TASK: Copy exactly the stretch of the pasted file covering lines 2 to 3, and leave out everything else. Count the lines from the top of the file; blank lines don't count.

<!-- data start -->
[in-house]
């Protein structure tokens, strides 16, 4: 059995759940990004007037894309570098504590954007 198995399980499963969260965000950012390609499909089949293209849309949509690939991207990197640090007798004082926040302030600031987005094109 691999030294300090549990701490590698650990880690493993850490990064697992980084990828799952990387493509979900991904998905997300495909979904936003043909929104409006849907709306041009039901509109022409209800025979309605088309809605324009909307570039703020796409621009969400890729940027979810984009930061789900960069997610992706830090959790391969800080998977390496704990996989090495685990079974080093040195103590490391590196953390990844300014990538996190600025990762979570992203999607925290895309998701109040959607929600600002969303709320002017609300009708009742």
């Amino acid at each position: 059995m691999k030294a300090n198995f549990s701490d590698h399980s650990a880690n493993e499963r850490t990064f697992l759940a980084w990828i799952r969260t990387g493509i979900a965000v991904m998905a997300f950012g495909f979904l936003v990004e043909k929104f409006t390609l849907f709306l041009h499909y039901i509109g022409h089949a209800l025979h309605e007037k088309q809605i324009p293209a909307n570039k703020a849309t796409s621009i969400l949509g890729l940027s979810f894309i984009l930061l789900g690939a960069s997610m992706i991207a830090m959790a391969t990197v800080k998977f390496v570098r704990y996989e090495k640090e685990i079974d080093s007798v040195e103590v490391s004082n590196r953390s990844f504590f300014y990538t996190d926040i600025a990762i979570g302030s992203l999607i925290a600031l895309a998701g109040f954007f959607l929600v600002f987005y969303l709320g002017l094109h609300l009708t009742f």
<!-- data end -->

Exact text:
């Protein structure tokens, strides 16, 4: 059995759940990004007037894309570098504590954007 198995399980499963969260965000950012390609499909089949293209849309949509690939991207990197640090007798004082926040302030600031987005094109 691999030294300090549990701490590698650990880690493993850490990064697992980084990828799952990387493509979900991904998905997300495909979904936003043909929104409006849907709306041009039901509109022409209800025979309605088309809605324009909307570039703020796409621009969400890729940027979810984009930061789900960069997610992706830090959790391969800080998977390496704990996989090495685990079974080093040195103590490391590196953390990844300014990538996190600025990762979570992203999607925290895309998701109040959607929600600002969303709320002017609300009708009742």
């Amino acid at each position: 059995m691999k030294a300090n198995f549990s701490d590698h399980s650990a880690n493993e499963r850490t990064f697992l759940a980084w990828i799952r969260t990387g493509i979900a965000v991904m998905a997300f950012g495909f979904l936003v990004e043909k929104f409006t390609l849907f709306l041009h499909y039901i509109g022409h089949a209800l025979h309605e007037k088309q809605i324009p293209a909307n570039k703020a849309t796409s621009i969400l949509g890729l940027s979810f894309i984009l930061l789900g690939a960069s997610m992706i991207a830090m959790a391969t990197v800080k998977f390496v570098r704990y996989e090495k640090e685990i079974d080093s007798v040195e103590v490391s004082n590196r953390s990844f504590f300014y990538t996190d926040i600025a990762i979570g302030s992203l999607i925290a600031l895309a998701g109040f954007f959607l929600v600002f987005y969303l709320g002017l094109h609300l009708t009742f």